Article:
Dog owners are always proud of their pets and love to flaunt them, whenever they get an opportunity. It wouldn’t surprise you to find such people walking their dogs in malls, supermarkets, parks or just around the city. There isn’t much of a problem with doing this, after all, it’s their way of having fun. The problem comes when they have to travel with their dogs in their cars. The manner in which they handle these dogs matters a lot in terms of their safety and those of other road users.
All car leasing companies require that you declare whether you will be carrying a pet and what kind of a pet it would be. If it is a dog or dogs, they will give you their requirements as well as limitations of what you can and can’t do when driving with your pet in the car. This information also determines the type of vehicle that you can hire.
Let’s look at some of the statistics regarding drivers’ behavior and their dogs. There are approximately 78 million dogs living in the United States of America (USA). According to a survey carried out by American Automobile Association (AAA) and Kurgo, a company that manufactures pet products, 60% percent of all dog owners travel with their pets at least once every month. A high number of these drivers travel with their dogs while unrestrained.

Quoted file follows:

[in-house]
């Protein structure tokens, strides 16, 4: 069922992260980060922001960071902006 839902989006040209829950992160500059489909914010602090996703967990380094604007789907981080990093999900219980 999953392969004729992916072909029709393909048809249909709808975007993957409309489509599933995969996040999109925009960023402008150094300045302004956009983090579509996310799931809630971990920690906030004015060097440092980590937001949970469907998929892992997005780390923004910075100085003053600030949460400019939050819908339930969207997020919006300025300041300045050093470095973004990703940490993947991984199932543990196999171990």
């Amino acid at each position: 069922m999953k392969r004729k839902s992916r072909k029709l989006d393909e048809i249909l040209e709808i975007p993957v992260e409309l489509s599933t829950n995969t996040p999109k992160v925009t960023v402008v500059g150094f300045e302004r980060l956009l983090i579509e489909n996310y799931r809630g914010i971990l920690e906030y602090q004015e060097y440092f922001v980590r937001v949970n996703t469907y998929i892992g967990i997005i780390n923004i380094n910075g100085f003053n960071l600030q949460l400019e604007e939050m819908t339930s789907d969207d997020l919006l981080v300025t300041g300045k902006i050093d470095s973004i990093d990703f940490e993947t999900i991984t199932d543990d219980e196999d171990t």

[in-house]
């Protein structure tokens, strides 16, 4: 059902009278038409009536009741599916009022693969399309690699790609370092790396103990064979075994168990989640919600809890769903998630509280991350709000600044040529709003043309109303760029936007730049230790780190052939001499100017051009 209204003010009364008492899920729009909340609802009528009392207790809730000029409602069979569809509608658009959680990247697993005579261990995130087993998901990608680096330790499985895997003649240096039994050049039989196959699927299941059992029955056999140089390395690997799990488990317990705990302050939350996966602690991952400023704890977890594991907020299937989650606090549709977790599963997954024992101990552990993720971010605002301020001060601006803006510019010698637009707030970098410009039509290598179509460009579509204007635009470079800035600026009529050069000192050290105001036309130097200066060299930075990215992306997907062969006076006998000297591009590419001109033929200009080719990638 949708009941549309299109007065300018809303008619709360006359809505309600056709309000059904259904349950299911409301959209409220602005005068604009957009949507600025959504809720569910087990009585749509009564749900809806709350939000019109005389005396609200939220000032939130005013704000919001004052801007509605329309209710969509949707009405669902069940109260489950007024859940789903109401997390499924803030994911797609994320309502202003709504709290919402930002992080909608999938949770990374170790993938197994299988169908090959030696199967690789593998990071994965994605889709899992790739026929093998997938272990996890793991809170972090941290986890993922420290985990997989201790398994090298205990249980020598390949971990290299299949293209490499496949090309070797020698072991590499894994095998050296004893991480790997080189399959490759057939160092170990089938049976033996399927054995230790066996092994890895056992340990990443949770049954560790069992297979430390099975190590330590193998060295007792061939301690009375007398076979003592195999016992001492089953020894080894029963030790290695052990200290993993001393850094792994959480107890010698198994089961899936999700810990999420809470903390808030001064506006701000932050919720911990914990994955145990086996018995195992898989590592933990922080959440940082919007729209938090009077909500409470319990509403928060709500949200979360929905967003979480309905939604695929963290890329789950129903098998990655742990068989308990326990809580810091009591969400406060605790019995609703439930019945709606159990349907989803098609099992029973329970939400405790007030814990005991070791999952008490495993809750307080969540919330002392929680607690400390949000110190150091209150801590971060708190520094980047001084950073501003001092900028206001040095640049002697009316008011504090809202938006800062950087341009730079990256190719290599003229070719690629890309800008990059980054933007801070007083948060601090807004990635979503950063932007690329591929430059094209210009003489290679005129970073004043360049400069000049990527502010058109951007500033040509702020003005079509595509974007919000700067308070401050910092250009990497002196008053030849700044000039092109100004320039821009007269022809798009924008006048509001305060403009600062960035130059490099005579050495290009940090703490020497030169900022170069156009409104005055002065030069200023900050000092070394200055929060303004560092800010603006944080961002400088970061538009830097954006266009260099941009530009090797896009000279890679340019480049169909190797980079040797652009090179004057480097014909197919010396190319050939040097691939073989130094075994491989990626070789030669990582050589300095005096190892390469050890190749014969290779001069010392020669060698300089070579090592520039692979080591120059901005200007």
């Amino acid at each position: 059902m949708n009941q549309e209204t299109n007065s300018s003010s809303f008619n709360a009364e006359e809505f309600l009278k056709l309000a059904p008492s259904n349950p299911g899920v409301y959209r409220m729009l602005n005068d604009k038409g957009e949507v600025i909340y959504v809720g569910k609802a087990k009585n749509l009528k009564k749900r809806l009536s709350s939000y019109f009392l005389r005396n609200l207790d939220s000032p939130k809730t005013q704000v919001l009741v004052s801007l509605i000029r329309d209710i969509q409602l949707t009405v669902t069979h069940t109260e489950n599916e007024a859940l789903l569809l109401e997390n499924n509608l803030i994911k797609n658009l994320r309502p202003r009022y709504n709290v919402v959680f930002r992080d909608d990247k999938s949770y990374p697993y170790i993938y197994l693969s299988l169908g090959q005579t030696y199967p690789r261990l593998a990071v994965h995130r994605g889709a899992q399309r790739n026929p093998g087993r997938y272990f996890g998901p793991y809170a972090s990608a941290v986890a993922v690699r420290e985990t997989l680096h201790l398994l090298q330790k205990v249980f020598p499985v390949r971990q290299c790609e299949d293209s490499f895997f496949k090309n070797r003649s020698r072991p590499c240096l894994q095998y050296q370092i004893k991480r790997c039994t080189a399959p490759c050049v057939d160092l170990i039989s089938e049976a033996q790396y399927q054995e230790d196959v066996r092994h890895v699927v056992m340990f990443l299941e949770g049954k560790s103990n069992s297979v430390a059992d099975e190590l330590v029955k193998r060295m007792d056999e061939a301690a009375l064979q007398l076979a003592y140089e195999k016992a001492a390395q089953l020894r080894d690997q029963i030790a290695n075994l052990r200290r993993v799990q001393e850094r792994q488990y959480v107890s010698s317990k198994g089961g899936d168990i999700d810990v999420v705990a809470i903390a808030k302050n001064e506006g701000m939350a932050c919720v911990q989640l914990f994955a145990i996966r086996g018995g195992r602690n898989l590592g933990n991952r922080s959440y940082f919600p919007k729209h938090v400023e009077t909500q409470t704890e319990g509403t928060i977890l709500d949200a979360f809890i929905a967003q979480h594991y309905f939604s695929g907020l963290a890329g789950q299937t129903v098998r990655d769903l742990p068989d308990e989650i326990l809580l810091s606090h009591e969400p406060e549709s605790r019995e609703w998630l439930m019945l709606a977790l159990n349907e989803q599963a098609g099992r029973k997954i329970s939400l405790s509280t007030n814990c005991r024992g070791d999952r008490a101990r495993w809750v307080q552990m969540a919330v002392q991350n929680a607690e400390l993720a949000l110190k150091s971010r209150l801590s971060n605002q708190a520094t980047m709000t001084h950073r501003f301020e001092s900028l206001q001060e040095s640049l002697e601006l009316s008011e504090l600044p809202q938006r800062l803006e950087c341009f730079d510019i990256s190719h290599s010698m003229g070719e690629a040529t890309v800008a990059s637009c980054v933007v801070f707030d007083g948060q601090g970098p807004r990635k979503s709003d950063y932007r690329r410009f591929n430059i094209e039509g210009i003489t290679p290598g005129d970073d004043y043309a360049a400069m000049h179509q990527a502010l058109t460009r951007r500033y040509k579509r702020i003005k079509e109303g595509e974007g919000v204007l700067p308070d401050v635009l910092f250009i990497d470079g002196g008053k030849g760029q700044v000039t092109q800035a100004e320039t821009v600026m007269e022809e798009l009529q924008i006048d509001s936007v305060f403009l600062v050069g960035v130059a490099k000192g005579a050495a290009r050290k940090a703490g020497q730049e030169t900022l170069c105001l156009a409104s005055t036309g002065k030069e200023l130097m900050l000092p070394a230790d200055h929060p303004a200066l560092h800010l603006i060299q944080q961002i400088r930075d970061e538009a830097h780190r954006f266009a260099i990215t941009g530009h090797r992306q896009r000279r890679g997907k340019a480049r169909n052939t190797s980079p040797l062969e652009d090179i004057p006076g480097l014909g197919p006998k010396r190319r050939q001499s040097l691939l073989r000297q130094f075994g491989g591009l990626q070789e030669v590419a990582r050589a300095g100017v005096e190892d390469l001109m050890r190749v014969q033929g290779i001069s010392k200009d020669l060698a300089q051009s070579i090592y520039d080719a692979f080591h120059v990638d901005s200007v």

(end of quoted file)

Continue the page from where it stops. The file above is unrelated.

The kind of behavior exhibited by these drivers is risky to themselves and their dogs as well as to other road users. Of the respondents interviewed, 23 percent confessed that they used their arms or rather hands to hold their dogs in place when applying brakes. Another 19 percent said that they use their arm to restrain their dogs from jumping into the front seat while another 17 percent said that they drive with their dogs on their laps. Not every driver is careless though. At least 16 percent said they used dog restraint while driving.
Allowing dogs or any other pet for that matter to ride in your car unrestrained is extremely dangerous and can have you arrested and fined. If you think a pet is just as harmless as it looks, well, you should think again. Jennifer Huebner-Davidson the national traffic and safety programs manager gives some staggering statistics. According to a report from AAA, a small dog, just 10 pounds, can exert pressure of 300 pounds in case of a crash while driving at just 30 miles per hour. An 80-pound dog at the same speed will exert a pressure of 2,400 pounds.
Such pressure would have devastating or even fatal, not only to the dog, but to anything that the dog finds in its path, including the passengers in your car.
It is recommended that you have your dogs restrained in their seats or in the car trunk. Dogs are just the same as human passengers and need to be fastened to their seats, for their safety and everyone else’s as well.